4.1.2 Plain style

The second style that can be selected is plain style, which renders a reduced version of the transcript for easy readability.
Screenshot of plain style
Search results in plain style
Plain style renders the speaker ID in the transcript (e.g. S1:) and the utterance produced by the speaker in plain text without tags and most mark-up features. The only mark-up features rendered in plain style are @-symbols for laughter and the square brackets signalling anonymized items (e.g. [place1]). Overlapping parts of utterances are rendered in blue (but without numbered tags). Please note: Features such as uncertain transcription, emphasis, intonation, and lengthening are NOT represented in plain style.

4.1.3 KWIC style

The third style that can be selected is KWIC (KeyWord In Context) style. In this style, the search results are displayed in a concordance with the search item highlighted at the centre.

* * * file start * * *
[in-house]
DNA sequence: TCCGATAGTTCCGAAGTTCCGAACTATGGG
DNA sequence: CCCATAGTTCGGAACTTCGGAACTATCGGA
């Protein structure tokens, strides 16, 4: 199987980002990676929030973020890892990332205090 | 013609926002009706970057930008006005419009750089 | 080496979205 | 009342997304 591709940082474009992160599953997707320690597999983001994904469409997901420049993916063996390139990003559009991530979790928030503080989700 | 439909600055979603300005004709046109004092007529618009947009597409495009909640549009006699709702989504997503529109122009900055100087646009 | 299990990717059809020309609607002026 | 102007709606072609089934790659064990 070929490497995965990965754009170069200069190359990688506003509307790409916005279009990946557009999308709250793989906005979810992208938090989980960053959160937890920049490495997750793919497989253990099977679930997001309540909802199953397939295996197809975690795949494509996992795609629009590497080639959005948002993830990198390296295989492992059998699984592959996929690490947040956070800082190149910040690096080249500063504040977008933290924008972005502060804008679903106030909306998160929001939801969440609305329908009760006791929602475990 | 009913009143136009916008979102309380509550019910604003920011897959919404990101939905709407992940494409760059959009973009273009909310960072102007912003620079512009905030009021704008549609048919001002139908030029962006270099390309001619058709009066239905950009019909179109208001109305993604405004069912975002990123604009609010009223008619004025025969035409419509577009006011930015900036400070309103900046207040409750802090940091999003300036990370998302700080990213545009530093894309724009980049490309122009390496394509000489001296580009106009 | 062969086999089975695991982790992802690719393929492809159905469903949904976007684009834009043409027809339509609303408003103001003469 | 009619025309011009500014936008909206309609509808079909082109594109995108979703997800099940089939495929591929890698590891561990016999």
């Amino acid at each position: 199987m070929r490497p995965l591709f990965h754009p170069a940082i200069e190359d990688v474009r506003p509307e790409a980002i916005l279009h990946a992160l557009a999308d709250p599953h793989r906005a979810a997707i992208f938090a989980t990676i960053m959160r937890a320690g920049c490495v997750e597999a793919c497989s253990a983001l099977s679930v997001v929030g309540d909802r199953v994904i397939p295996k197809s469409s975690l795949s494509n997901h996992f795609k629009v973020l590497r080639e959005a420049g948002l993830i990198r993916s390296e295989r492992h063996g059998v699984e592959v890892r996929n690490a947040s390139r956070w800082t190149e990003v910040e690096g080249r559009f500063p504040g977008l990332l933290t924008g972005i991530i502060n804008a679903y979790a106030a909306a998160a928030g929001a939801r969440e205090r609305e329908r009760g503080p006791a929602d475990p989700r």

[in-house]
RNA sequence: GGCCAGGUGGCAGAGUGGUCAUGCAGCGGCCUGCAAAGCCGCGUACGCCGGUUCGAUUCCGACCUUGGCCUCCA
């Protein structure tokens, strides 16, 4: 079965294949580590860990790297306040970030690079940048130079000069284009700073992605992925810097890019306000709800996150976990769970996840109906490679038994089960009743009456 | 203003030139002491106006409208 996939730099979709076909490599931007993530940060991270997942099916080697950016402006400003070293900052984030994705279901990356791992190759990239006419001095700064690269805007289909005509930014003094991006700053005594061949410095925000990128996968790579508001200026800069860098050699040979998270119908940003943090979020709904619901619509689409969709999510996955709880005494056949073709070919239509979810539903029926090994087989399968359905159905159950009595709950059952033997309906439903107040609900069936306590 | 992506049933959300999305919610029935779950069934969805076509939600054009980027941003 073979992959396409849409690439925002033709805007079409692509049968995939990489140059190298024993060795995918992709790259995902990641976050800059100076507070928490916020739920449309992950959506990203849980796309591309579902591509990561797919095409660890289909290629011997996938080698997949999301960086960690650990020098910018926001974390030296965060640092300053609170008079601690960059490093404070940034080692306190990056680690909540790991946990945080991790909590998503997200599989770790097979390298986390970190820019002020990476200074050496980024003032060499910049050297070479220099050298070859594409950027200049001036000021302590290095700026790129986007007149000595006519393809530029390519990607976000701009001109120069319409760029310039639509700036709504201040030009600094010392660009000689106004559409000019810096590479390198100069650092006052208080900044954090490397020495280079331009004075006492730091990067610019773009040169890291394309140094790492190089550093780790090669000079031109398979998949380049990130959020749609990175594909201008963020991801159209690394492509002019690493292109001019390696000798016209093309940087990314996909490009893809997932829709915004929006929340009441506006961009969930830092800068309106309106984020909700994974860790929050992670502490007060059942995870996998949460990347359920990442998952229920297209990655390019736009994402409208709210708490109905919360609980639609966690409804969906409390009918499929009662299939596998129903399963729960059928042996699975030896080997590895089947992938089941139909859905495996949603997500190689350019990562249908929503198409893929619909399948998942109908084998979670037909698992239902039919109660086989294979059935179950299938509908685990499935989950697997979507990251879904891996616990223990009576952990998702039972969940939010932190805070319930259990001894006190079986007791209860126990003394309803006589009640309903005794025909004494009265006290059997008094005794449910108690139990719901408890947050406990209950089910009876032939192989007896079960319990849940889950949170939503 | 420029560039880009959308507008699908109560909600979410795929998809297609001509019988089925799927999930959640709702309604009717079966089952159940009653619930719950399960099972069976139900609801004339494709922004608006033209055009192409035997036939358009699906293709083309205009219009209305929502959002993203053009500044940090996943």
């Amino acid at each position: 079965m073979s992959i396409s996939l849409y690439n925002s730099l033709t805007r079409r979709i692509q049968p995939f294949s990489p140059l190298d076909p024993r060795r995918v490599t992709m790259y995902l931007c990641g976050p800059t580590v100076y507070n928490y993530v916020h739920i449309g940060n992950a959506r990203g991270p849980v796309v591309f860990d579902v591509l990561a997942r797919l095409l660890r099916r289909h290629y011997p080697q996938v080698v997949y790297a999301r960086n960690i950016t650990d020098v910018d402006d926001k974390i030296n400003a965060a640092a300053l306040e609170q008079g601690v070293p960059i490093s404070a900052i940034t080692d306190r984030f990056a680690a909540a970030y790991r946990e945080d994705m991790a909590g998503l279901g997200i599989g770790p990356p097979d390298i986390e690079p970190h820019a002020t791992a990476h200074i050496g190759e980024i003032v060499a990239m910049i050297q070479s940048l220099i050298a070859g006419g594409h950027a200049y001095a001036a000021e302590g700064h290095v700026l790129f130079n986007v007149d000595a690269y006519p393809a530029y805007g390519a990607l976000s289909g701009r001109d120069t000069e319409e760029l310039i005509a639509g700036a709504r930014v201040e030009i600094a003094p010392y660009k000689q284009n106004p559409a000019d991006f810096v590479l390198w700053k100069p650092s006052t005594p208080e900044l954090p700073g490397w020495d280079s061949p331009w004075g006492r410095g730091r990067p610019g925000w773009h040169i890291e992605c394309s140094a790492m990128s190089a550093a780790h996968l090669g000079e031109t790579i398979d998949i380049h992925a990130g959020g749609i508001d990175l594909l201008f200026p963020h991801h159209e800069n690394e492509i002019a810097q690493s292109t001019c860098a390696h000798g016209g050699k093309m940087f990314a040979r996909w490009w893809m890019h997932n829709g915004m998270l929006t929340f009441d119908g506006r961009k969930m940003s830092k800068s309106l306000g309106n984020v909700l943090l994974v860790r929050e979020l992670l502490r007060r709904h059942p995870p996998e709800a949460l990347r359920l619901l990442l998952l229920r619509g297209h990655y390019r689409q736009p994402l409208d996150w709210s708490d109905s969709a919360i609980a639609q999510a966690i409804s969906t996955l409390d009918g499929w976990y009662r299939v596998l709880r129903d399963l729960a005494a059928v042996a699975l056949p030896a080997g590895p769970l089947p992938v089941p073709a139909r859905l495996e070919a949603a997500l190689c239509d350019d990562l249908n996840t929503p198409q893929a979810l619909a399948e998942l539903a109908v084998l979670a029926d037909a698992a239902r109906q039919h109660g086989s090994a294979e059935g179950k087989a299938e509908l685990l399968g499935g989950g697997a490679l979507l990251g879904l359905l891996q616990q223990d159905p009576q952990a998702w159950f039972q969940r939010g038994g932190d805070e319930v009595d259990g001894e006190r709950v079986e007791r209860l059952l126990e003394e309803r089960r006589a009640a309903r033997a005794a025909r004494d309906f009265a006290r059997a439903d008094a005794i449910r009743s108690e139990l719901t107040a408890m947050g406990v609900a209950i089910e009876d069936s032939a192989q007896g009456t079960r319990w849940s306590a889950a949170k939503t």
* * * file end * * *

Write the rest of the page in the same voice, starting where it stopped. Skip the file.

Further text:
Screenshot of KWIC style
Search results in KWIC style
A maximum of 50 characters (including whitespaces) within the same utterance before and after the search item is displayed together with the search item. Words at the beginning or end of the extract may consequently be truncated.

Similar to plain style, KWIC style is devoid of mark-up and tags. In contrast to plain style, KWIC style does not render @-symbols for laughter and does not indicate overlapping speech. KWIC style thus also renders a reduced version of the transcript.

KWIC style is the only style where the list of search results does not render complete utterances but all occurrenes of the search item listed in their immediate context. If an utterance includes two or more occurrences of the search item, each of these occurrences appears in the list produced in KWIC style. One page of results always displays all occurrences of the search item within 25 utterances (i.e. the list can contain more than 25 results if the search item occurs more than once in some utterances).

4.2 Modifying output styles

In addition to the three standard styles, it is possible to customize the display of search results by switching off particular tags or 'hiding' certain pieces of information.

4.2.1 Flexible display of mark-up and tags